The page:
Premenstrual Syndrome (PMS) is estimated to affect the majority (3 out of 4) women at some time in their lives. Premenstrual syndrome (PMS) has a wide variety of signs and symptoms, including mood swings, tender breasts, food cravings, fatigue, irritability and depression.
Exactly what causes premenstrual syndrome is unknown, but several factors may contribute to the condition:
- Cyclic changes in hormones. Signs and symptoms of premenstrual syndrome change with hormonal fluctuations and disappear with pregnancy and menopause.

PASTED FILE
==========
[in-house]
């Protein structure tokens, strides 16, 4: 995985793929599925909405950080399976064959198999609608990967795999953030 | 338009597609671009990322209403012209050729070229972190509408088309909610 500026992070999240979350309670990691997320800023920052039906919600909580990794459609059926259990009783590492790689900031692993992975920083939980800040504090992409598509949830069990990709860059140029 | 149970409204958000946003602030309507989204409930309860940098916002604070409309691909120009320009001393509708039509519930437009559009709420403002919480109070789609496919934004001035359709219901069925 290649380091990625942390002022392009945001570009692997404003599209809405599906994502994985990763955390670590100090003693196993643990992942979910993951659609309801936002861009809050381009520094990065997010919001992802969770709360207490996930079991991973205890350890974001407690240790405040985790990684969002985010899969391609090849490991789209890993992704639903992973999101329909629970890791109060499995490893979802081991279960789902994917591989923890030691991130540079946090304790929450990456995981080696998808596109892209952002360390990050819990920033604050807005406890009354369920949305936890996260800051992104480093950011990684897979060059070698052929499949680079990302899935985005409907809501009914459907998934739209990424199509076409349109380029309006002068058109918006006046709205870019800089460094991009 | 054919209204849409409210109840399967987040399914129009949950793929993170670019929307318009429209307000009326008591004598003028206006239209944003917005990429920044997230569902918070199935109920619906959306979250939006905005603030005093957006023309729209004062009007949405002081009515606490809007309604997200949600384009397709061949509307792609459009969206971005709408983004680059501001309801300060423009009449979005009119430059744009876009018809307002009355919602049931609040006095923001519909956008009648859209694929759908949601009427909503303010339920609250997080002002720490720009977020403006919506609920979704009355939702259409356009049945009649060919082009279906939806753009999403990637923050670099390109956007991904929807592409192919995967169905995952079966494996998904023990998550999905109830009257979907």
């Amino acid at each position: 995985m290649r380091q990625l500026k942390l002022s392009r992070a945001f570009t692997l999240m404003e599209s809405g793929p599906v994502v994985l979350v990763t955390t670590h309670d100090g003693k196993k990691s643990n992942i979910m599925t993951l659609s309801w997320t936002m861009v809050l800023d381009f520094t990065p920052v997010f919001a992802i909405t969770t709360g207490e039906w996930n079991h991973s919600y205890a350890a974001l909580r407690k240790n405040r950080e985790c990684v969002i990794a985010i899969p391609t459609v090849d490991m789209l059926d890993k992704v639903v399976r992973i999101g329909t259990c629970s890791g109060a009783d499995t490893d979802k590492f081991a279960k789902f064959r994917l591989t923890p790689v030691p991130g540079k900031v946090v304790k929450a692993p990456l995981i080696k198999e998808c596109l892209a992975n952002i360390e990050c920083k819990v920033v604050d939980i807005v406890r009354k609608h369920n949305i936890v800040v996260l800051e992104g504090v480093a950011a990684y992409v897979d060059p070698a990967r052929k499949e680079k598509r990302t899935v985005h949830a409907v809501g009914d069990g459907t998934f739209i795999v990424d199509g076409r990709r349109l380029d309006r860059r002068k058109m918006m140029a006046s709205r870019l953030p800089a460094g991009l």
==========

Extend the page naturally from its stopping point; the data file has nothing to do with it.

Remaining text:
- Chemical changes in the brain. Fluctuations of serotonin, a brain chemical (neurotransmitter) that’s thought to play a crucial role in mood states, could trigger PMS symptoms. Insufficient amounts of serotonin may contribute to premenstrual depression, as well as to fatigue, food cravings, and sleep problems.
- Depression. Some women with severe premenstrual syndrome have undiagnosed depression, though depression alone does not cause all of the symptoms.